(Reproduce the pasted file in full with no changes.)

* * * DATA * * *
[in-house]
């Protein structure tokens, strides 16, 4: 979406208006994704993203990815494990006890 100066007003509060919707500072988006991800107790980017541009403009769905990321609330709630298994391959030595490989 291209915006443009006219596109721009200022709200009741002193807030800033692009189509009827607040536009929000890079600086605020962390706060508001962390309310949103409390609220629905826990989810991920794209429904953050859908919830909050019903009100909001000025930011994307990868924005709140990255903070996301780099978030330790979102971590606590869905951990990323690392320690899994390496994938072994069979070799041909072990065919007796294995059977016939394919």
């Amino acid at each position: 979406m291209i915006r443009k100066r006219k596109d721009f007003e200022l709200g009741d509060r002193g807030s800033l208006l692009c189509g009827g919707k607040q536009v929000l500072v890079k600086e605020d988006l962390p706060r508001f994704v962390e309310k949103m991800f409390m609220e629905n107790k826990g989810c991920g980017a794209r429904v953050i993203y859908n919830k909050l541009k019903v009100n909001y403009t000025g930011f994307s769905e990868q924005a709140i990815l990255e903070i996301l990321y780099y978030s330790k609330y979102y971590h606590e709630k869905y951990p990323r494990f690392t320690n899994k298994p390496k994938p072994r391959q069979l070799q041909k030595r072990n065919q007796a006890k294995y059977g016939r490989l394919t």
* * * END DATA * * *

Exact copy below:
[in-house]
């Protein structure tokens, strides 16, 4: 979406208006994704993203990815494990006890 100066007003509060919707500072988006991800107790980017541009403009769905990321609330709630298994391959030595490989 291209915006443009006219596109721009200022709200009741002193807030800033692009189509009827607040536009929000890079600086605020962390706060508001962390309310949103409390609220629905826990989810991920794209429904953050859908919830909050019903009100909001000025930011994307990868924005709140990255903070996301780099978030330790979102971590606590869905951990990323690392320690899994390496994938072994069979070799041909072990065919007796294995059977016939394919």
């Amino acid at each position: 979406m291209i915006r443009k100066r006219k596109d721009f007003e200022l709200g009741d509060r002193g807030s800033l208006l692009c189509g009827g919707k607040q536009v929000l500072v890079k600086e605020d988006l962390p706060r508001f994704v962390e309310k949103m991800f409390m609220e629905n107790k826990g989810c991920g980017a794209r429904v953050i993203y859908n919830k909050l541009k019903v009100n909001y403009t000025g930011f994307s769905e990868q924005a709140i990815l990255e903070i996301l990321y780099y978030s330790k609330y979102y971590h606590e709630k869905y951990p990323r494990f690392t320690n899994k298994p390496k994938p072994r391959q069979l070799q041909k030595r072990n065919q007796a006890k294995y059977g016939r490989l394919t």